The arbitration clause, as its terms expressly and unequivocally provide, was limited to the parties to the charter party, Jordan and Federal, and to arbitration of any disputes that might arise between "the Owners" (Federal) and "the Charterers" (Jordan), not to disputes with third parties, such as the shipper or consignee of goods. Plaintiff is neither an Owner nor a Charterer of the ship and the dispute it presents is not one "between the Owners and Charterers." Federal's attempt to expand the arbitration clause beyond its plain meaning not only violates fundamental contract principles but ignores the plain and limited language used by the parties. Id. at 201-02.

Under the rationale of these cases, plaintiffs at bar cannot be compelled to arbitrate because the arbitration clause in the FRA is limited to the direct insurers and English reinsurers who were parties to that agreement. Plaintiffs are non-parties, and a phrase like "subject to" is not sufficient to bind them to the arbitration clause.

Seeing to avoid the impact of this authority, RNV argues in its reply brief at 26 n. 11 that the cases deal with "one specialized factual situation where a charter party that includes an arbitration provision is incorporated by reference into a bill of lading." According to RNV, the cases articulate "special" rules, which RNV says have never been imposed "to defeat arbitration outside that factual context." Furthermore, RNV argues, the cases "were decided under federal admiralty law" (that notorious source of jurisprudential aberrations), and have not been applied "in any case decided under New York law."

I do not agree that the cited cases can be so limited or distinguished. Judge Mansfield correctly observed in Production Steel that the issue involves "fundamental contract principles," the particular principle being that arbitration is consensual. The Second Circuit has not limited this analysis to bill of lading cases; Nereus turned upon the proper construction of a long-term contract of charter party. Furthermore, the Second Circuit employed the same analysis in Continental Group, supra, construing New York law. The Second Circuit said of the underlying contract at 873 F.2d 613 n. 3:

This language, when viewed in context, falls far short of that "express, unequivocal agreement" by Corp. to arbitrate its obligations as guarantor that New York law requires. Marlene Industries Corp. supra. The "parties" embraced by paragraph 6 are identified in its first sentence: the "manager", i.e. Communications, and CGI. Paragraph 6 goes on to vest Communications and CGI (but not *1081 Corp.) with the power to request arbitration and agree upon the arbitrator; it casts arbitration expenses "equally" upon Communications and CGI (not Corp.). The preamble to the agreement recites that it is between CGI and Communications. An agreement by Corp. to arbitrate its obligations under the guarantee cannot be fashioned out of such stuff as this.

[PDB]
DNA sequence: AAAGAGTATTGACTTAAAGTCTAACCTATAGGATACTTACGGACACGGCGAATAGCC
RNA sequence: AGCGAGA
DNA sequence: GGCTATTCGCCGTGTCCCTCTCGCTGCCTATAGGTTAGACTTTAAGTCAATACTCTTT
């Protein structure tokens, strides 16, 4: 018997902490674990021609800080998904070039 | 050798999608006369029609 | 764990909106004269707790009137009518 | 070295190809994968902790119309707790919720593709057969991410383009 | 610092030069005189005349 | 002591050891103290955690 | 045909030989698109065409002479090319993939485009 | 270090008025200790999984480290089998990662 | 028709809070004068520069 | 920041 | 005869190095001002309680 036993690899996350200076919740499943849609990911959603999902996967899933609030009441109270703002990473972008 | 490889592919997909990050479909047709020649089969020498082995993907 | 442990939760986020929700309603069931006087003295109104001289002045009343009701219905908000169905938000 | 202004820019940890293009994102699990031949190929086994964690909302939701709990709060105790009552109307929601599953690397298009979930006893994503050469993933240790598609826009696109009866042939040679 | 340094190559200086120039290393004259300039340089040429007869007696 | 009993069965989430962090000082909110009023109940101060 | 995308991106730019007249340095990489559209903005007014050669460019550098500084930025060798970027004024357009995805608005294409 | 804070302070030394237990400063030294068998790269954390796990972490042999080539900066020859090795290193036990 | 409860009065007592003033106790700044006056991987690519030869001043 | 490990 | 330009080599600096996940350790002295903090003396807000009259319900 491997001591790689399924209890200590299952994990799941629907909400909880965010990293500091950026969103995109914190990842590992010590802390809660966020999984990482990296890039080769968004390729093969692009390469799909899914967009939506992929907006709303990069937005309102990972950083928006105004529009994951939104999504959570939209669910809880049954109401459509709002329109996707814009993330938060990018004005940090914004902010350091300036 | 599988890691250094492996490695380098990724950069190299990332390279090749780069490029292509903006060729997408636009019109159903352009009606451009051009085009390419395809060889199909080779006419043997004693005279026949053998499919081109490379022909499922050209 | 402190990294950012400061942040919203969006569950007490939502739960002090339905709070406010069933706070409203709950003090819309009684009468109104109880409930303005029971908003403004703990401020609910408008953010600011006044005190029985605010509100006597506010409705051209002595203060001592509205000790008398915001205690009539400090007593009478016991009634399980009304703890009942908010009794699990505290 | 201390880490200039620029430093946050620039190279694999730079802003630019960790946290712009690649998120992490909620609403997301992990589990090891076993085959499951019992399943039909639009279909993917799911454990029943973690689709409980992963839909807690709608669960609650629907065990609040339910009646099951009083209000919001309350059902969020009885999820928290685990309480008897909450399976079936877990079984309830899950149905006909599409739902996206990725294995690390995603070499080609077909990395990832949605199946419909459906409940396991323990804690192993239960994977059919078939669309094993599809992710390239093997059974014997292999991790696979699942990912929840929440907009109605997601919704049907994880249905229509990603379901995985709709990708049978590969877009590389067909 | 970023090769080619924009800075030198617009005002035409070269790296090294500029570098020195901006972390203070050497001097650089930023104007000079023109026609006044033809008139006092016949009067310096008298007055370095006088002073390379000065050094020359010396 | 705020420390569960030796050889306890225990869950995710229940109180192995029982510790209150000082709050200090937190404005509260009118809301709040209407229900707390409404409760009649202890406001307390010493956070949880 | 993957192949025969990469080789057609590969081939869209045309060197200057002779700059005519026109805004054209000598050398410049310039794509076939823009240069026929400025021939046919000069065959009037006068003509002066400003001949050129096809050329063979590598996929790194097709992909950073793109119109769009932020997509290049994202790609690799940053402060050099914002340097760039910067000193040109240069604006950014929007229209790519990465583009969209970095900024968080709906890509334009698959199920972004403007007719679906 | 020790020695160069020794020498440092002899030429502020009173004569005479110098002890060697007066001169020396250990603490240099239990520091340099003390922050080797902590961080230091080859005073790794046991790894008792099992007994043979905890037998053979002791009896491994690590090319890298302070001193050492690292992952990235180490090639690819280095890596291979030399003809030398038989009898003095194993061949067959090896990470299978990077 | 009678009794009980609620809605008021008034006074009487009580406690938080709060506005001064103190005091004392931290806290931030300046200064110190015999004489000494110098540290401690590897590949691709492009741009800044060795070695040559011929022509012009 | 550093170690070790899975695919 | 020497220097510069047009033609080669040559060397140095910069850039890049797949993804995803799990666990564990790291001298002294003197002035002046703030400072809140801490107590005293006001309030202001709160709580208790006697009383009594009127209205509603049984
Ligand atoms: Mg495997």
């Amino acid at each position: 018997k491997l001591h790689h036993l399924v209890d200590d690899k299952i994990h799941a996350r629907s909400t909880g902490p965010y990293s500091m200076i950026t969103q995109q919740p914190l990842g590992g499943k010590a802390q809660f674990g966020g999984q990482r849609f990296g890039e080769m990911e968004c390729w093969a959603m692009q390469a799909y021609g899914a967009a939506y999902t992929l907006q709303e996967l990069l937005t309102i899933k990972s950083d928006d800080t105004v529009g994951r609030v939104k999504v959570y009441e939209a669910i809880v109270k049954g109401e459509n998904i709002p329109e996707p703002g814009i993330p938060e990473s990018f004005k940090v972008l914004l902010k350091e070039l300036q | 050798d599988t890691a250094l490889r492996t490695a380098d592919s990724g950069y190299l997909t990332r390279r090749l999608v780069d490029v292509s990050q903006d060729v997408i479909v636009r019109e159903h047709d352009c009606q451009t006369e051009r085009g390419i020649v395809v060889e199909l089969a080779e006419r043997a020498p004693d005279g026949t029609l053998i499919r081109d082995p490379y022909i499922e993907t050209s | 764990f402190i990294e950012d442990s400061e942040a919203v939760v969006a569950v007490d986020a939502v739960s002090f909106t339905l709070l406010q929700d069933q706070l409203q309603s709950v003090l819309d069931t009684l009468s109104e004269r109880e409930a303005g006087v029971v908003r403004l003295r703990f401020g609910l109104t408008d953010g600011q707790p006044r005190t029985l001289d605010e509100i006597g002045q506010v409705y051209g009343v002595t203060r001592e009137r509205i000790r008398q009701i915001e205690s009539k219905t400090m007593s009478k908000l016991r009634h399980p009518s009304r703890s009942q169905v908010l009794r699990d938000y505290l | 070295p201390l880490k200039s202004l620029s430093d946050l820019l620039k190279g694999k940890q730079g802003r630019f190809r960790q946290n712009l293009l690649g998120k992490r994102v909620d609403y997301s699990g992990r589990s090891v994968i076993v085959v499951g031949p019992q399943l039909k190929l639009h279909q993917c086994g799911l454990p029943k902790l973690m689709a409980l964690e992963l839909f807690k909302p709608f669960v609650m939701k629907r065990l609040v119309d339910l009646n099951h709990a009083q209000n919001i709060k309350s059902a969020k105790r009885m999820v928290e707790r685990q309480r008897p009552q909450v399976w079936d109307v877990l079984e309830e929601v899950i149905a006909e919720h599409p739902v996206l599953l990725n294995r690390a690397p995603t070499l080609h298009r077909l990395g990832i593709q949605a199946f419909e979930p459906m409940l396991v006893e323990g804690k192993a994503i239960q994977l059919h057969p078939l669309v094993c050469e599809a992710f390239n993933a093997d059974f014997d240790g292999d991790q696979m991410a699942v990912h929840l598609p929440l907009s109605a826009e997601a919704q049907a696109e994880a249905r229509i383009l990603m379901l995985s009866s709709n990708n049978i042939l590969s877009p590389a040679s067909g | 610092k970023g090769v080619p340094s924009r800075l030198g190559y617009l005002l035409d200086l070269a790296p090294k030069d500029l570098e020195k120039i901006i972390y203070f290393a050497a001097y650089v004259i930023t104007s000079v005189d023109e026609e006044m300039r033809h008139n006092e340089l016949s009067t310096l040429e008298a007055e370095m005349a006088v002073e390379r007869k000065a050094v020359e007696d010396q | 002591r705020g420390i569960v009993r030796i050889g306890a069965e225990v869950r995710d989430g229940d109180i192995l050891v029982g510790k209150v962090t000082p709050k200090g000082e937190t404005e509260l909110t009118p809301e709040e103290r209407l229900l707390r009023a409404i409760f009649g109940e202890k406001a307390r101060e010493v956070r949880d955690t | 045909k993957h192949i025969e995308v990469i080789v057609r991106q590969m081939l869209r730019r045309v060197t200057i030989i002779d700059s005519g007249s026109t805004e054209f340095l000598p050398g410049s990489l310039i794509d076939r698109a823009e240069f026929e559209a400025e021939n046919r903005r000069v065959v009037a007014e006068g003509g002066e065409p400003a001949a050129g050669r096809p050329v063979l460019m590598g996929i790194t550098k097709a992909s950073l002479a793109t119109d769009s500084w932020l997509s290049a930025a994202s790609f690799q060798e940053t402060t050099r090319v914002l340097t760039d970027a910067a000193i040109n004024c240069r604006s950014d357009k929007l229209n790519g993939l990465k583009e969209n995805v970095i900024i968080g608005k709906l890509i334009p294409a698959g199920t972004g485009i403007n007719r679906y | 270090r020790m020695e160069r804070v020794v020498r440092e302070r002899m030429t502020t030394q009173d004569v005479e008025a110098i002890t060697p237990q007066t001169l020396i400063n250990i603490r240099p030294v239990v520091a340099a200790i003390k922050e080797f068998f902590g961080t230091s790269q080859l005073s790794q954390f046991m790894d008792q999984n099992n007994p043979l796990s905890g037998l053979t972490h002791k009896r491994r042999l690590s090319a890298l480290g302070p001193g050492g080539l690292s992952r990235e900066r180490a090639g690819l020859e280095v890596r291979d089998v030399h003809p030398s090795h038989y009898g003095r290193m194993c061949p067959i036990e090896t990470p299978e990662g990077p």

While this discussion may be regarded as dictum, it is consistent with the requirement, in both federal and New York law, that a party's agreement to arbitrate be express and unequivocal.

Finding no such agreement binding upon plaintiffs in the case at bar, I deny RNV's petition to compel arbitration and grant plaintiffs' cross-motion to enjoin it.[4]

RNV's motion to compel arbitration is denied. Plaintiff's cross-motion to enjoin arbitration is granted. The case will be litigated in this Court. An initial scheduling order will be entered concurrently herewith.



[1] So called because the Convention is dated at New York June 10, 1958. It was made enforceable in the United States by enactment of Chapter 2 at the Arbitration Act on July 31, 1970. 84 Stat. 692.

[2] A retrocession is reinsurance of reinsurance.

[3] NYMM subsequently changed its name to Somerset Marine, Inc. I will refer to the company as NYMM.

[4] This conclusion makes it unnecessary to consider plaintiffs' final argument, which is that the arbitration clause does not cover the disputes between RNV and the plaintiffs with respect to the two casualty claims. While on this aspect of the case RNV may properly rely upon public policy favoring arbitration as a form of alternate dispute resolution, nevertheless RNV's proposition seems doubtful, since the arbitration clause is limited to disputes "concerning the interpretation of this Reinsurance Agreement ..." I think it something of a stretch to say that disputes under the 1977 FRA (between direct insurers and reinsurers) include disputes between reinsurers and retroceded reinsurers arising out of a 1989 policy. But the basis for decision is on the ground stated in the text.